Medically Reviewed on 5/18/2022

Generic Name: ivermectin

Brand Name: Stromectol

Drug Class: Anthelmintics

What is ivermectin, and what is it used for?

Ivermectin is an antiworm (anthelmintic) medication used to treat intestinal strongyloidiasis and river blindness (onchocerciasis), types of diseases caused by parasitic roundworm (nematode) infestations. Ivermectin belongs to the drug class avermectins, a group of broad-spectrum antiparasitic agents, and is used off-label in the treatment of many types of worm and mite infections.

Intestinal strongyloidiasis is caused by the larvae of Strongyloides stercoralis, which are present in the soil in free form, and penetrate the skin when people come into contact with them. The larvae migrate through the bloodstream into the lungs from where they get coughed up and swallowed, and reach the intestines, to grow into adult worms and lay eggs. The eggs hatch and the newly hatched larvae are shed in the stools, but some of the larvae reenter the colon and cause auto reinfection. Strongyloidiasis is prevalent in tropical and subtropical regions of the world and is also reported during the summer months in temperate regions.

River blindness is caused by Onchocerca volvulus species of nematodes, and is transmitted by the bite of infected blackflies, a type of biting insect found near fast-flowing streams in tropical regions in Africa, a few countries in South America, and Yemen. When a blackfly bites an infected human, the larvae get into the fly, develop inside, migrate to its proboscis, and get into the next human the infected blackfly bites. The larvae mature into adults, live in fibrous nodules under the skin, mate and reproduce, and can cause blindness if they get into the eyes.

Ivermectin binds to the parasite’s nerve and muscle cell membranes and increases their permeability to chloride ions, leading to paralysis and death of the parasites. Ivermectin can kill only the intestinal stages of the Strongyloides stercoralis worms, and the larvae stage of Onchocerca volvulus, but not the adult Onchocerca worms, which have to be surgically removed from the subcutaneous tissue.

Ivermectin was developed as a veterinary anthelmintic, but is also used to treat humans as well. The two formulations are different and humans should not use the veterinary formulation, the dosage can be highly toxic to humans. The FDA has not authorized or approved ivermectin for the treatment or prevention of COVID-19 in people or animals. Current data do not show evidence of safety and efficacy of ivermectin for these indications.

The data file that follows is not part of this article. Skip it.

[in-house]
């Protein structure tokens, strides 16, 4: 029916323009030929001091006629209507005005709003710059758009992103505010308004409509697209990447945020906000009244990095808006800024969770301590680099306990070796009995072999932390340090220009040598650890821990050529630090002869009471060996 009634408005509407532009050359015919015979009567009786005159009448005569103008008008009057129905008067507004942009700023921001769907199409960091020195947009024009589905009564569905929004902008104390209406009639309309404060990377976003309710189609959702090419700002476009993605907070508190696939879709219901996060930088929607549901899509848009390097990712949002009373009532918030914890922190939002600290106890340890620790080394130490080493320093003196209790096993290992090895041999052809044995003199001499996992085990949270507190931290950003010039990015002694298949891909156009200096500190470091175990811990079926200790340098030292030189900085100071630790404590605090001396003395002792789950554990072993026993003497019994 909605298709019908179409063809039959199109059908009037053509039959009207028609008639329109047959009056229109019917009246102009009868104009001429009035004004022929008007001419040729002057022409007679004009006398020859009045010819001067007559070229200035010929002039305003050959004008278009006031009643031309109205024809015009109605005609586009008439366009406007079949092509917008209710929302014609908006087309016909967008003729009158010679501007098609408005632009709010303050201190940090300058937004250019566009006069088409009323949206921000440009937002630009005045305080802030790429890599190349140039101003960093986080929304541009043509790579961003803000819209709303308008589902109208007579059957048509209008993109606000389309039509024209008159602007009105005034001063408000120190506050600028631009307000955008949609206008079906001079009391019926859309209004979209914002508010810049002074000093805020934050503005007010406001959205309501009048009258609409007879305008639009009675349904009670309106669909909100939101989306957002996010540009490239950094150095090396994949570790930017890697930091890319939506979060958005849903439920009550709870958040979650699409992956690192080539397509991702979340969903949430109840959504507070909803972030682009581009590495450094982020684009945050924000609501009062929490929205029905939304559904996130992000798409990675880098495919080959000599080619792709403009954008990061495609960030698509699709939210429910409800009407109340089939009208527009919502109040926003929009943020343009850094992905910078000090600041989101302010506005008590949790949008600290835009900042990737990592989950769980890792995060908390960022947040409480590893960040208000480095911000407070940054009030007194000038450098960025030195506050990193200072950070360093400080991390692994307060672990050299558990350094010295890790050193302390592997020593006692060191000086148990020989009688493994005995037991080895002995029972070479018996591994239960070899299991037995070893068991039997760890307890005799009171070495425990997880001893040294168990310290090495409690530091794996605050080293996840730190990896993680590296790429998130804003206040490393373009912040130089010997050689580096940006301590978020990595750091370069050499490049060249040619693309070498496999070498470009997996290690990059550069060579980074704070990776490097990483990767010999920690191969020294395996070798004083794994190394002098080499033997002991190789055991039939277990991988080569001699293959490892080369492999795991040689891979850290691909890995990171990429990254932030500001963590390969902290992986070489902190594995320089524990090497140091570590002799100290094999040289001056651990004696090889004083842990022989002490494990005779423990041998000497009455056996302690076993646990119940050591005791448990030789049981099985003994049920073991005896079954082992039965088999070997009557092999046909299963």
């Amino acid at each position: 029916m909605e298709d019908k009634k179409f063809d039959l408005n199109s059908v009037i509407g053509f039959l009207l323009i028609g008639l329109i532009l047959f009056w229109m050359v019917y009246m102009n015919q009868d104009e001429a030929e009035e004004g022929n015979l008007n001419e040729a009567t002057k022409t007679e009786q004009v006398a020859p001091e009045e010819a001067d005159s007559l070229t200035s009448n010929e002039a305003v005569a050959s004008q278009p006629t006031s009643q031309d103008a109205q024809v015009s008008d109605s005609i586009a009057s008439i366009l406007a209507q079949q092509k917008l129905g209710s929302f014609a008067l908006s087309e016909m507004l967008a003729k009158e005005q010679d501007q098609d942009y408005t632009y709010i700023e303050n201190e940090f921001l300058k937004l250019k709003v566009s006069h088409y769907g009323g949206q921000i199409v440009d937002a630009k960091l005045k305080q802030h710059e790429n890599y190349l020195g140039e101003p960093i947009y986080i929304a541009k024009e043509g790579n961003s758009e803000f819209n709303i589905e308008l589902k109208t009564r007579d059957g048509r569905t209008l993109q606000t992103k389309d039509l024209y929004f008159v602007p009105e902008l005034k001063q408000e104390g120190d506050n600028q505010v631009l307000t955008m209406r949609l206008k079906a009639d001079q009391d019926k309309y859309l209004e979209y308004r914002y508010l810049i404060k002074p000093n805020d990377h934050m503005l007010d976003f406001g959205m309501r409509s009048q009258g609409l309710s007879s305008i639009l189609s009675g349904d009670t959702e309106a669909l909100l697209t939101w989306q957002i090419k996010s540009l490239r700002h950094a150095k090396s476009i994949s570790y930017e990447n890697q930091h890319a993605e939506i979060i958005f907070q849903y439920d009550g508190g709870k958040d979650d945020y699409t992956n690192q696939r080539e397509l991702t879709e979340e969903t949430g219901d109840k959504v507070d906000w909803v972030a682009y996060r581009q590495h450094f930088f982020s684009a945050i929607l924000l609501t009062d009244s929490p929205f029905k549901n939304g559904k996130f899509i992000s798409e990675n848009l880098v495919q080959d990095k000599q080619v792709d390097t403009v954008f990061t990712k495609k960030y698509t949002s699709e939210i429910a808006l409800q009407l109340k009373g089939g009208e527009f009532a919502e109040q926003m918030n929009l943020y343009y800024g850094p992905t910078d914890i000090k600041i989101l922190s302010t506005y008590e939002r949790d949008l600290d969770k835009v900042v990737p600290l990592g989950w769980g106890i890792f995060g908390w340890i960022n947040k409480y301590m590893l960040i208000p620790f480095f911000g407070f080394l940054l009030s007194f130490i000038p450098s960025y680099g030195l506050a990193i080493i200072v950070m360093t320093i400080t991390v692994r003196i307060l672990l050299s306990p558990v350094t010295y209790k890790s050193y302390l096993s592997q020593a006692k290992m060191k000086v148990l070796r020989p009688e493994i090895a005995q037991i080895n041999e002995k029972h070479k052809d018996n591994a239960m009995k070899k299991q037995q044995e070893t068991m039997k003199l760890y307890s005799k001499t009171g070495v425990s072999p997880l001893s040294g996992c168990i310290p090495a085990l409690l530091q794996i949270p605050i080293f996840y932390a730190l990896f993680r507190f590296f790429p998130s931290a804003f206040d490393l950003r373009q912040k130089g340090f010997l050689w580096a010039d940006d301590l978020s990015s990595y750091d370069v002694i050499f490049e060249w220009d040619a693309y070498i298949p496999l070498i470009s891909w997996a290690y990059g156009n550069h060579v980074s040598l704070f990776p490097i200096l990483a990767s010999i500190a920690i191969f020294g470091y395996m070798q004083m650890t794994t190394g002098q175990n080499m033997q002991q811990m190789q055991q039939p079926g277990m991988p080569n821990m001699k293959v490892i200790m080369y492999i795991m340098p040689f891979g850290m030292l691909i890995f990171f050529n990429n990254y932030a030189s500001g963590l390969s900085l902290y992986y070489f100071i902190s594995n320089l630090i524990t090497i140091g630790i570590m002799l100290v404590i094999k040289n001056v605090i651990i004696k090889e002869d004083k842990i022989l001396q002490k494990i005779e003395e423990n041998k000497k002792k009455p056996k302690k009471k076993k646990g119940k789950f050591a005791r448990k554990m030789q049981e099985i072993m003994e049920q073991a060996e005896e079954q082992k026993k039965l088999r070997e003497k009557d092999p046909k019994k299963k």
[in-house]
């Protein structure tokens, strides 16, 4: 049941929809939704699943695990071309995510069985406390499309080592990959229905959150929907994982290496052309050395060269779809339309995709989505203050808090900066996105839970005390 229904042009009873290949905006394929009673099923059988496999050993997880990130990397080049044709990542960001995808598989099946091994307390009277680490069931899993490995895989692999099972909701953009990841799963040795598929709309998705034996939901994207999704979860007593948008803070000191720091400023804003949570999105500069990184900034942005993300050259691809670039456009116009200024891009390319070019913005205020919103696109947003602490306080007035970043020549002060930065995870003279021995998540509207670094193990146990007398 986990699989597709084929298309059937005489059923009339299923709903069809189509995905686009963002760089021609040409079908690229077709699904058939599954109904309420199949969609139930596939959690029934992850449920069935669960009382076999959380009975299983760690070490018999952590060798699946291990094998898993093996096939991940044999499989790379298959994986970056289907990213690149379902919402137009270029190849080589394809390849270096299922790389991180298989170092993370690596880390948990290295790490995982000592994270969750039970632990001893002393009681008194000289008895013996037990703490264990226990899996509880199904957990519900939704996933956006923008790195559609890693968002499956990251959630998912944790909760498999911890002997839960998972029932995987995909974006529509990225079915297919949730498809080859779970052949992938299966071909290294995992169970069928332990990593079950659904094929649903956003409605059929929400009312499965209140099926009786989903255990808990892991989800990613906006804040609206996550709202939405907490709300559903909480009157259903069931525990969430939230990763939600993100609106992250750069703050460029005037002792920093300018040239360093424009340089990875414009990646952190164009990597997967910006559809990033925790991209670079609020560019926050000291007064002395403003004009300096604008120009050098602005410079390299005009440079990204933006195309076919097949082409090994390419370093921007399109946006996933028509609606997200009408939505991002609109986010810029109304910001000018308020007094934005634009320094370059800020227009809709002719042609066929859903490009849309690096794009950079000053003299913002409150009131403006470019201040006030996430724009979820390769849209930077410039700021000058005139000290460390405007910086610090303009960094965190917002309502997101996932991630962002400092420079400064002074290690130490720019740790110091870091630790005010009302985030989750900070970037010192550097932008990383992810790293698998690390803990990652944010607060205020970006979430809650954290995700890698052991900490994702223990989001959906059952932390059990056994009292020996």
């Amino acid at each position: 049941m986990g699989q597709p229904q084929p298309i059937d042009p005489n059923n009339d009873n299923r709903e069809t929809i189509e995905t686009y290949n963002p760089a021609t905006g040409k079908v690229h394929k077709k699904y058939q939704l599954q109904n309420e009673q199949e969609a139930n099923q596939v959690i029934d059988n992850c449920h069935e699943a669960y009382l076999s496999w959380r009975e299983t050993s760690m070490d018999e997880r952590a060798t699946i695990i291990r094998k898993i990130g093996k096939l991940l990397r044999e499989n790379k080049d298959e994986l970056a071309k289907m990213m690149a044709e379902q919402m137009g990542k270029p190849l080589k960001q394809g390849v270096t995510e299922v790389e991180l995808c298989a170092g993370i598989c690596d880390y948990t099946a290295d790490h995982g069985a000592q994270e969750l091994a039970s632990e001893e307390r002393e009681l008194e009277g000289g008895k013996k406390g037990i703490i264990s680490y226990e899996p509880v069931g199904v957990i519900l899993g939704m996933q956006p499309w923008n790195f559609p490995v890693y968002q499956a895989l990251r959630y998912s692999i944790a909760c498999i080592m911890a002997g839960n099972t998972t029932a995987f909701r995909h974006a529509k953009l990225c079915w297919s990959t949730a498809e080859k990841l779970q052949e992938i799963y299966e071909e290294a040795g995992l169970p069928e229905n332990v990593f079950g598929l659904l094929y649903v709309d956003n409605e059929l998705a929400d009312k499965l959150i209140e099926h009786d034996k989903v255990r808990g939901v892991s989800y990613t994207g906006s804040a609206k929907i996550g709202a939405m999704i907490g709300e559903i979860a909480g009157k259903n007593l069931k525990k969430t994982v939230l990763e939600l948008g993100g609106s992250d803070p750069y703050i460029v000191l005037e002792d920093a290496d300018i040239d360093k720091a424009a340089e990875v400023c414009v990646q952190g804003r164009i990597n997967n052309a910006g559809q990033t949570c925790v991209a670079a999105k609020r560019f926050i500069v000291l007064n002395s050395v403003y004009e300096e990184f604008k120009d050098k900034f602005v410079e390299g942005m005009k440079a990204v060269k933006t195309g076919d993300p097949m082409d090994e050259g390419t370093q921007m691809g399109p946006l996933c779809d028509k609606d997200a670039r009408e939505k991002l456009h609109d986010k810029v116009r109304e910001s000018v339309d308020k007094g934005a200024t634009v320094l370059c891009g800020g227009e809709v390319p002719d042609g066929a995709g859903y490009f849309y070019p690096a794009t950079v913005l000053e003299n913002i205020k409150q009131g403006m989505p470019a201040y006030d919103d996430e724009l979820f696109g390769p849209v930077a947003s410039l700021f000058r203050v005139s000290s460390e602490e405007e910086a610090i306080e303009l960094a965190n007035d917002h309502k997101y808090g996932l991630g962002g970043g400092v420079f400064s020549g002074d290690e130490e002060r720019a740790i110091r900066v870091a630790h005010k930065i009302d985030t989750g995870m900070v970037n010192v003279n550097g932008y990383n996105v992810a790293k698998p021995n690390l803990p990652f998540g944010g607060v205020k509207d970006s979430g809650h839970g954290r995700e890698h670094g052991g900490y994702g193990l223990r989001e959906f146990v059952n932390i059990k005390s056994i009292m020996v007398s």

Uses of ivermectin include:


  • Intestinal strongyloidiasis caused by Strongyloides stercoralis
  • Onchocerciasis/river blindness caused by Onchocerca volvulus

Off-label uses include:

  • Head lice infestation (pediculosis capitis)
  • Eye-lid inflammation (blepharitis) caused by Demodex folliculorum mites
  • Ascariasis cause by intestinal roundworm Ascaris lumbricoides
  • Filariasis caused by Mansonella ozzardi or Mansonella streptocerca
  • Scabies caused by Sarcoptes scabiei
  • Gnathostomiasis caused by Gnathostoma spinigerum
  • Cutaneous larva migrans caused by hookworms
  • Trichuriasis caused by whipworms, Trichuris trichiura
  • Filariasis caused by Wuchereria bancrofti


  • Do not use ivermectin in patients who are hypersensitive to any of its components
  • Ivermectin used in the treatment of onchocerciasis may cause severe allergic response known as Mazzotti reaction with symptoms such as skin rash, hives, itching, fever, lymph node swelling, and inflammations in eye or joints; patient should be monitored for such reactions and treated with supportive care
  • Neurotoxicity has been reported with the use of ivermectin treatment in onchocerciasis; if neurological symptoms develop, discontinue therapy and provide supportive care
  • There are rare reports of patients with onchocerciasis who are also infected with eyeworm (Loa loa) developing brain disease (encephalopathy) spontaneously or with ivermectin treatment; use with caution in patients who have had exposure to Loa loa-endemic areas, after pretreatment assessment for loiasis, and monitor after therapy
  • Repeated stool examination is necessary to establish clearance of infection in strongyloidiasis
  • Ivermectin does not kill the adult Onchocerca volvulus worms; repeated follow-up and retreatment are required
  • There have been rare reports of increased blood clotting time; avoid concurrent use with blood thinners such as warfarin
  • Immunocompromised patients may require repeated treatment and suppressive therapy to control extraintestinal strongyloidiasis


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What are the side effects of ivermectin?

Common side effects of ivermectin include:

  • Mazzotti reaction in treatment of onchocerciasis including:
    • Itching (pruritus)
    • Rash with raised lesions (papular rash)
    • Rash with pustules (pustular rash)
    • Hives (urticaria)
    • Skin (swelling) edema
    • Fever
    • Joint pain (arthralgia)
    • Inflammation of the synovial membrane on joints (synovitis)
    • Enlargement and tenderness of lymph nodes in:
      • Armpits (axillary nodes)
      • Neck (cervical nodes)
      • Groin (inguinal nodes)
  • Ophthalmic reactions including:
    • Inflammation of the border between cornea and the eye whites/sclera (limbitis)
    • Dots of opacity in the lens (punctate opacities or cataracts)

Less common side effects of ivermectin include:

Rare side effects of ivermectin include:

This is not a complete list of all side effects or adverse reactions that may occur from the use of this drug.